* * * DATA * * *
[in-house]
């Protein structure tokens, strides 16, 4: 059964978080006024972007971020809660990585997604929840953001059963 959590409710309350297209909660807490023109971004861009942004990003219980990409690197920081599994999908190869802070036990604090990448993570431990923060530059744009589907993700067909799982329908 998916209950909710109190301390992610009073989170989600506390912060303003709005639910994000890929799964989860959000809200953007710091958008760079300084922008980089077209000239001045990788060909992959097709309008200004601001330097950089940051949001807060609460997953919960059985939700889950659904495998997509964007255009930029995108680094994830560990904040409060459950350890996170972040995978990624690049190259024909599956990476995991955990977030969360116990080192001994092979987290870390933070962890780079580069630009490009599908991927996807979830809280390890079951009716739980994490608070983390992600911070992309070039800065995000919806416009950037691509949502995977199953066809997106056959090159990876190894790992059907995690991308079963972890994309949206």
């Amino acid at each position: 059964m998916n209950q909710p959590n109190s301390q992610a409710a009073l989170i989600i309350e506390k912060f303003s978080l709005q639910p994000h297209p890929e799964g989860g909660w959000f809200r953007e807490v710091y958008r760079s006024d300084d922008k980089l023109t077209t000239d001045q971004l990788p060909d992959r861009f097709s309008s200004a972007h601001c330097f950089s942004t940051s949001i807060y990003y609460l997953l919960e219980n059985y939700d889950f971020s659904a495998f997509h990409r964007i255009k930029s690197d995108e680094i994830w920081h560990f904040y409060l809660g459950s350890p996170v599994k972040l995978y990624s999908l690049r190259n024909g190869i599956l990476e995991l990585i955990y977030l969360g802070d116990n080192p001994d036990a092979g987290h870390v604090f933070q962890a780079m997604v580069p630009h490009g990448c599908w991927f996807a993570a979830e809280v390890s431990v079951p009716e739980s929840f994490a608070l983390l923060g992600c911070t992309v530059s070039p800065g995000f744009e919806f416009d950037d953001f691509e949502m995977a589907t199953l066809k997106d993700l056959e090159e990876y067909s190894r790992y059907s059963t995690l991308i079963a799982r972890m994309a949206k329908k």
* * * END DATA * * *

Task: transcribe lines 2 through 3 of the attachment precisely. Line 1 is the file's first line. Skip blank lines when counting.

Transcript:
């Protein structure tokens, strides 16, 4: 059964978080006024972007971020809660990585997604929840953001059963 959590409710309350297209909660807490023109971004861009942004990003219980990409690197920081599994999908190869802070036990604090990448993570431990923060530059744009589907993700067909799982329908 998916209950909710109190301390992610009073989170989600506390912060303003709005639910994000890929799964989860959000809200953007710091958008760079300084922008980089077209000239001045990788060909992959097709309008200004601001330097950089940051949001807060609460997953919960059985939700889950659904495998997509964007255009930029995108680094994830560990904040409060459950350890996170972040995978990624690049190259024909599956990476995991955990977030969360116990080192001994092979987290870390933070962890780079580069630009490009599908991927996807979830809280390890079951009716739980994490608070983390992600911070992309070039800065995000919806416009950037691509949502995977199953066809997106056959090159990876190894790992059907995690991308079963972890994309949206």
């Amino acid at each position: 059964m998916n209950q909710p959590n109190s301390q992610a409710a009073l989170i989600i309350e506390k912060f303003s978080l709005q639910p994000h297209p890929e799964g989860g909660w959000f809200r953007e807490v710091y958008r760079s006024d300084d922008k980089l023109t077209t000239d001045q971004l990788p060909d992959r861009f097709s309008s200004a972007h601001c330097f950089s942004t940051s949001i807060y990003y609460l997953l919960e219980n059985y939700d889950f971020s659904a495998f997509h990409r964007i255009k930029s690197d995108e680094i994830w920081h560990f904040y409060l809660g459950s350890p996170v599994k972040l995978y990624s999908l690049r190259n024909g190869i599956l990476e995991l990585i955990y977030l969360g802070d116990n080192p001994d036990a092979g987290h870390v604090f933070q962890a780079m997604v580069p630009h490009g990448c599908w991927f996807a993570a979830e809280v390890s431990v079951p009716e739980s929840f994490a608070l983390l923060g992600c911070t992309v530059s070039p800065g995000f744009e919806f416009d950037d953001f691509e949502m995977a589907t199953l066809k997106d993700l056959e090159e990876y067909s190894r790992y059907s059963t995690l991308i079963a799982r972890m994309a949206k329908k």